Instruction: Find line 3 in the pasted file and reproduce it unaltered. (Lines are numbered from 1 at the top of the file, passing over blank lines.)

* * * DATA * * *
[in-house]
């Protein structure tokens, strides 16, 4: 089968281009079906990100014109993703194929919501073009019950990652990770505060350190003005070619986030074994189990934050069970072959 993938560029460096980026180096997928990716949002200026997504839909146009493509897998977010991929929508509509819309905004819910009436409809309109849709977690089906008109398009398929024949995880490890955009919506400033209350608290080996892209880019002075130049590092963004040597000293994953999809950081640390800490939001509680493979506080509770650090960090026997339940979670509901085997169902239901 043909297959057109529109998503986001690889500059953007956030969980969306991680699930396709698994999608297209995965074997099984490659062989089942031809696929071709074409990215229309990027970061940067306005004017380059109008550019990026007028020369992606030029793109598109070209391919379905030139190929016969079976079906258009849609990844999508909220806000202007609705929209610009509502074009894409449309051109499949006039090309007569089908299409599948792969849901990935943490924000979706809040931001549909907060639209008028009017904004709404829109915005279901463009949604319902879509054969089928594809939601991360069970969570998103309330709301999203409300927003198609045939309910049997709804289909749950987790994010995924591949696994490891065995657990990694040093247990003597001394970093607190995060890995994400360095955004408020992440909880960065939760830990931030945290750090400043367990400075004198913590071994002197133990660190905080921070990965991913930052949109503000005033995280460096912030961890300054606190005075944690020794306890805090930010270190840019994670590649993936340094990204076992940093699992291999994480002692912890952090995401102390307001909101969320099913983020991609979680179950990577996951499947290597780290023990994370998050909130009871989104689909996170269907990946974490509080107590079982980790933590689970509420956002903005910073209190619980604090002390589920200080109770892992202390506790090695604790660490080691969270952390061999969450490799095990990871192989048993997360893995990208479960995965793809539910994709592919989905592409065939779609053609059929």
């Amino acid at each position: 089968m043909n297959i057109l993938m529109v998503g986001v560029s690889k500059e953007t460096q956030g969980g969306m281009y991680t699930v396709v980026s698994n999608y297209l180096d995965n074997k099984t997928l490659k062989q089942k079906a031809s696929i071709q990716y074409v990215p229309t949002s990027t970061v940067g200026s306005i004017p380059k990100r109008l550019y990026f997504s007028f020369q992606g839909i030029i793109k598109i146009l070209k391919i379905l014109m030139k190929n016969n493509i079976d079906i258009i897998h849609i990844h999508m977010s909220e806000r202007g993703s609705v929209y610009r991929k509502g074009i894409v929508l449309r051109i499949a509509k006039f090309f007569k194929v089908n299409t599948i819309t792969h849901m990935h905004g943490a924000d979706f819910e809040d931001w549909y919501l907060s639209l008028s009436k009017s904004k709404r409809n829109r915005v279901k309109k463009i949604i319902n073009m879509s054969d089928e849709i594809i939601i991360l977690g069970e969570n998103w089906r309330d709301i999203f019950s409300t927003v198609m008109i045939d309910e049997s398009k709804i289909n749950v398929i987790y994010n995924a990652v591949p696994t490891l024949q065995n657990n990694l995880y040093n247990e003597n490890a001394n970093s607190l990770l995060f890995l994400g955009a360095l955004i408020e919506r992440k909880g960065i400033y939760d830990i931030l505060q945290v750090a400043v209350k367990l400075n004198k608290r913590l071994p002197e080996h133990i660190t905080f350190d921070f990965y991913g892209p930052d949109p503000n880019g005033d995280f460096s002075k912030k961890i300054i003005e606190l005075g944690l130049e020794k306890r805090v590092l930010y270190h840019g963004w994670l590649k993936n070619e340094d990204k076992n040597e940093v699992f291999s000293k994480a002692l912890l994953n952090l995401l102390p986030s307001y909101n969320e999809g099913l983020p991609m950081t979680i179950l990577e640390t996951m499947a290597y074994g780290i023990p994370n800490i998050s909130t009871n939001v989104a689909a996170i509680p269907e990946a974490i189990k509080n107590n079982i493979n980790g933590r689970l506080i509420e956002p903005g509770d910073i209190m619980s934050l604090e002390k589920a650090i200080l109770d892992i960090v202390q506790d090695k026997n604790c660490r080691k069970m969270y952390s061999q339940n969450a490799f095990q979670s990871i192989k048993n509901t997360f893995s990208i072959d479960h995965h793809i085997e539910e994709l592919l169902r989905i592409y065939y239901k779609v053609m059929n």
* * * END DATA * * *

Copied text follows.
């Amino acid at each position: 089968m043909n297959i057109l993938m529109v998503g986001v560029s690889k500059e953007t460096q956030g969980g969306m281009y991680t699930v396709v980026s698994n999608y297209l180096d995965n074997k099984t997928l490659k062989q089942k079906a031809s696929i071709q990716y074409v990215p229309t949002s990027t970061v940067g200026s306005i004017p380059k990100r109008l550019y990026f997504s007028f020369q992606g839909i030029i793109k598109i146009l070209k391919i379905l014109m030139k190929n016969n493509i079976d079906i258009i897998h849609i990844h999508m977010s909220e806000r202007g993703s609705v929209y610009r991929k509502g074009i894409v929508l449309r051109i499949a509509k006039f090309f007569k194929v089908n299409t599948i819309t792969h849901m990935h905004g943490a924000d979706f819910e809040d931001w549909y919501l907060s639209l008028s009436k009017s904004k709404r409809n829109r915005v279901k309109k463009i949604i319902n073009m879509s054969d089928e849709i594809i939601i991360l977690g069970e969570n998103w089906r309330d709301i999203f019950s409300t927003v198609m008109i045939d309910e049997s398009k709804i289909n749950v398929i987790y994010n995924a990652v591949p696994t490891l024949q065995n657990n990694l995880y040093n247990e003597n490890a001394n970093s607190l990770l995060f890995l994400g955009a360095l955004i408020e919506r992440k909880g960065i400033y939760d830990i931030l505060q945290v750090a400043v209350k367990l400075n004198k608290r913590l071994p002197e080996h133990i660190t905080f350190d921070f990965y991913g892209p930052d949109p503000n880019g005033d995280f460096s002075k912030k961890i300054i003005e606190l005075g944690l130049e020794k306890r805090v590092l930010y270190h840019g963004w994670l590649k993936n070619e340094d990204k076992n040597e940093v699992f291999s000293k994480a002692l912890l994953n952090l995401l102390p986030s307001y909101n969320e999809g099913l983020p991609m950081t979680i179950l990577e640390t996951m499947a290597y074994g780290i023990p994370n800490i998050s909130t009871n939001v989104a689909a996170i509680p269907e990946a974490i189990k509080n107590n079982i493979n980790g933590r689970l506080i509420e956002p903005g509770d910073i209190m619980s934050l604090e002390k589920a650090i200080l109770d892992i960090v202390q506790d090695k026997n604790c660490r080691k069970m969270y952390s061999q339940n969450a490799f095990q979670s990871i192989k048993n509901t997360f893995s990208i072959d479960h995965h793809i085997e539910e994709l592919l169902r989905i592409y065939y239901k779609v053609m059929n």